From a release:
Canadian Stage Presents:
Needles and Opium
Nov 22 - Dec 1, 2013
Bluma Appel Theatre
WRITTEN & DIRECTED BY
Starring: Marc Labrèche & Wellesley Robertson III
An Ex Machina production presented by Canadian Stage
With support from The Power Corporation of Canada
TORONTO - One of Canada’s most renowned figures in performing arts, Robert Lepage creates a new production of his acclaimed Needles and Opium. Presented as a hypnotic series of vignettes, this fascinating, introspective show explores the complex relationships between displacement, drug addiction and the creative drive, as revealed through the lives of Parisian poet/filmmaker Jean Cocteau on his way to New York, and American jazz legend Miles Davis during his stay in Paris in 1949. The most startling technical wizardry at the service of a true emotional journey.
One night in 1949, on the plane bringing him back to France, Jean Cocteau writes his Lettre aux Américains in which fascination and disenchantment intertwine: he has just discovered New York, where he presented his most recent feature film L’Aigle à deux têtes. At the same time, Miles Davis is visiting Paris for the first time, bringing bebop with him to the old continent. Parisian jazz fans are ecstatic. As the notes of Je suis comme je suis linger in the air, Juliette Greco opens her arms to him.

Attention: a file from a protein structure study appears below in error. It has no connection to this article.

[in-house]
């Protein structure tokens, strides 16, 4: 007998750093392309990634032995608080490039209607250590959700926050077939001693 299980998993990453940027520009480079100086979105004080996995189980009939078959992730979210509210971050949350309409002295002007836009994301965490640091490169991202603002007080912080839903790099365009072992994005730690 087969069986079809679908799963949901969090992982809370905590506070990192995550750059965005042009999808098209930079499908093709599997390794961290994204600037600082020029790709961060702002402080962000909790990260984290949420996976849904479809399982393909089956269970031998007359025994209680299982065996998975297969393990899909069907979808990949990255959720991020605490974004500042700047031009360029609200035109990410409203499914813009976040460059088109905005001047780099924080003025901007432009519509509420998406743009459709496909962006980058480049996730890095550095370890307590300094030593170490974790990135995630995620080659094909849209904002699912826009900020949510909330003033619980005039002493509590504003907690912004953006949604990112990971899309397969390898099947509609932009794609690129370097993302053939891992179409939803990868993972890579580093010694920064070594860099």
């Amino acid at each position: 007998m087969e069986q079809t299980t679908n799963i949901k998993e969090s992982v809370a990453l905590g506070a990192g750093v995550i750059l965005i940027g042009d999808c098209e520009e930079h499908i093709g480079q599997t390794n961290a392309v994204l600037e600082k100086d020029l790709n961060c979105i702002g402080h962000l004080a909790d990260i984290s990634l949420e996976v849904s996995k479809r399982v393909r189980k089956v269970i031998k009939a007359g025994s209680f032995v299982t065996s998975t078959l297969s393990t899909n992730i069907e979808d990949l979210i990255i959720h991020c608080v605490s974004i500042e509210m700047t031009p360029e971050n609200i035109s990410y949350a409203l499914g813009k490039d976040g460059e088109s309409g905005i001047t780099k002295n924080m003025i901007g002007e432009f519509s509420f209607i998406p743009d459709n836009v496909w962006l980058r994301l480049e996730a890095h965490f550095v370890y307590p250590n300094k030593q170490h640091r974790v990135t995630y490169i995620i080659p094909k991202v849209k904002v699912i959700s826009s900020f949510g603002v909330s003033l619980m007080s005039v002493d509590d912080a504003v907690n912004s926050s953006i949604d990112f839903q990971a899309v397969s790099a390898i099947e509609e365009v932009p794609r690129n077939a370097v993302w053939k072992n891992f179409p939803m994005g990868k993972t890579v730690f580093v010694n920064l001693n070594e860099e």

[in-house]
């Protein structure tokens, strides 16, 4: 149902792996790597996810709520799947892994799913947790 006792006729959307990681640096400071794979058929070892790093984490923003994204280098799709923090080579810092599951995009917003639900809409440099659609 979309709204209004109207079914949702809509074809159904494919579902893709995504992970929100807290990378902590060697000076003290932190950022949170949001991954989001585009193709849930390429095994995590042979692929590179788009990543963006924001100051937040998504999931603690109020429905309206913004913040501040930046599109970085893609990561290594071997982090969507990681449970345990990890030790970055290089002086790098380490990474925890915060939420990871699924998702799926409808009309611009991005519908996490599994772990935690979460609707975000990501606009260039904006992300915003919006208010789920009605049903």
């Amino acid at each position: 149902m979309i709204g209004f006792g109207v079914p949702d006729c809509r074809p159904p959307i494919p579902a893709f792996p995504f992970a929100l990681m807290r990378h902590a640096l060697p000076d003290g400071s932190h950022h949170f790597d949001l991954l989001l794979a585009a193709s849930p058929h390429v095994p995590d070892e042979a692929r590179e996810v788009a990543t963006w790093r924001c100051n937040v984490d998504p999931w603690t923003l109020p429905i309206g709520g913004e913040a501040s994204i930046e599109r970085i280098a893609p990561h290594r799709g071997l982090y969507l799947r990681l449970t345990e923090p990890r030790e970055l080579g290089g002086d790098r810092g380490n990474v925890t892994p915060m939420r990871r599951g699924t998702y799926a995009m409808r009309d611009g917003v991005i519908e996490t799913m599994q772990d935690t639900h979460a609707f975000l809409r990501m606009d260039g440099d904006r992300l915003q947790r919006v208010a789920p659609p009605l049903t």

Forty years later, at the Hotel La Louisiane in Paris, a lonely Québécois tries in vain to forget his former lover. His emotional torments echo Cocteau’s dependence on opium and that of Davis’ on heroin. There begins a spectacular withdrawal experience where the drawings of the prince of poets and the blue notes of the jazzman accompany his leap into nothingness, the desperate effort of a man looking inwards in order to vanquish his pain and liberate himself from his love addiction.
Through highly visual staging, which is as much magic as it is theatre, Robert Lepage revisits, 20 years after its first production, Needles and Opium. New scenography, original images, and the Miles Davis character onstage complement Cocteau’s words and Marc Labrèche’s sensitive and ingenious performance. The result is a production with mesmerizing effects, a journey into the night that puts us under a spell and leads us into the light.
"A theatrical masterpiece" - USA Today
1 hour and 45 minutes. no intermission.